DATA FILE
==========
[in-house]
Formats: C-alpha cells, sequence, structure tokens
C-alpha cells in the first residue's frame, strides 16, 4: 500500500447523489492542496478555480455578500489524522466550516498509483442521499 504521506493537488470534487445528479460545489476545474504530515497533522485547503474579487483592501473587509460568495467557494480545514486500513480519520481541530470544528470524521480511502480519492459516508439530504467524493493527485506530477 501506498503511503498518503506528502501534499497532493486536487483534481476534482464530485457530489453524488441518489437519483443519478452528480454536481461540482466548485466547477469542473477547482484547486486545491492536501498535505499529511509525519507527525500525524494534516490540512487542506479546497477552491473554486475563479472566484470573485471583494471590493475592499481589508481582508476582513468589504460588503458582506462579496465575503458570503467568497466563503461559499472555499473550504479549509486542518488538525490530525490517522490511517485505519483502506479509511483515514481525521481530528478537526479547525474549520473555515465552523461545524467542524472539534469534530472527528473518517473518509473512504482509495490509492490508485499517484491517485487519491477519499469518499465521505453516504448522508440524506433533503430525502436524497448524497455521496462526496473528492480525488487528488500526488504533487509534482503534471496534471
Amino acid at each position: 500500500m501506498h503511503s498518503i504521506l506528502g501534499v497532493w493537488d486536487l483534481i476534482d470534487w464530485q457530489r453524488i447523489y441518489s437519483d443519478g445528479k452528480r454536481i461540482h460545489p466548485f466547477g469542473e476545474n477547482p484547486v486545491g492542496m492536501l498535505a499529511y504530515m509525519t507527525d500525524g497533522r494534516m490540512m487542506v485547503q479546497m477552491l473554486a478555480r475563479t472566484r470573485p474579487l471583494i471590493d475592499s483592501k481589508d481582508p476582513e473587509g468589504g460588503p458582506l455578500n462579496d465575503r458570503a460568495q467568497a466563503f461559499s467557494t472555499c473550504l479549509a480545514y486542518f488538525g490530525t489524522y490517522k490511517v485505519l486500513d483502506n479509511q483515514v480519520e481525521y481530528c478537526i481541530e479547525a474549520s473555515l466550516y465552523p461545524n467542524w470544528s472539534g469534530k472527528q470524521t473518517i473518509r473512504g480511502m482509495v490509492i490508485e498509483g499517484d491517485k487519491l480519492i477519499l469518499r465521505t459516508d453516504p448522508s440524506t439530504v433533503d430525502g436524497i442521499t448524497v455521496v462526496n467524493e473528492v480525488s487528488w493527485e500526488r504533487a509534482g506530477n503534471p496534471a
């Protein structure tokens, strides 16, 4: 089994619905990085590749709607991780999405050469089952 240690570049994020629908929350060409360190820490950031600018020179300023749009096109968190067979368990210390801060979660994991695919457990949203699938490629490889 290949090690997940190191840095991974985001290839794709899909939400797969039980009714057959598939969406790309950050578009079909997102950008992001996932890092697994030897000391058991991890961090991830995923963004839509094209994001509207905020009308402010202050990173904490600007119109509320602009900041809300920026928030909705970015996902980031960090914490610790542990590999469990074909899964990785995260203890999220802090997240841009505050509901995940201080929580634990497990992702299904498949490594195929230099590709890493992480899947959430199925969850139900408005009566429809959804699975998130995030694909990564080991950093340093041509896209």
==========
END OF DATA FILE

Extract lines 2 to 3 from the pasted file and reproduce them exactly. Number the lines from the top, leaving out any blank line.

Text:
Formats: C-alpha cells, sequence, structure tokens
C-alpha cells in the first residue's frame, strides 16, 4: 500500500447523489492542496478555480455578500489524522466550516498509483442521499 504521506493537488470534487445528479460545489476545474504530515497533522485547503474579487483592501473587509460568495467557494480545514486500513480519520481541530470544528470524521480511502480519492459516508439530504467524493493527485506530477 501506498503511503498518503506528502501534499497532493486536487483534481476534482464530485457530489453524488441518489437519483443519478452528480454536481461540482466548485466547477469542473477547482484547486486545491492536501498535505499529511509525519507527525500525524494534516490540512487542506479546497477552491473554486475563479472566484470573485471583494471590493475592499481589508481582508476582513468589504460588503458582506462579496465575503458570503467568497466563503461559499472555499473550504479549509486542518488538525490530525490517522490511517485505519483502506479509511483515514481525521481530528478537526479547525474549520473555515465552523461545524467542524472539534469534530472527528473518517473518509473512504482509495490509492490508485499517484491517485487519491477519499469518499465521505453516504448522508440524506433533503430525502436524497448524497455521496462526496473528492480525488487528488500526488504533487509534482503534471496534471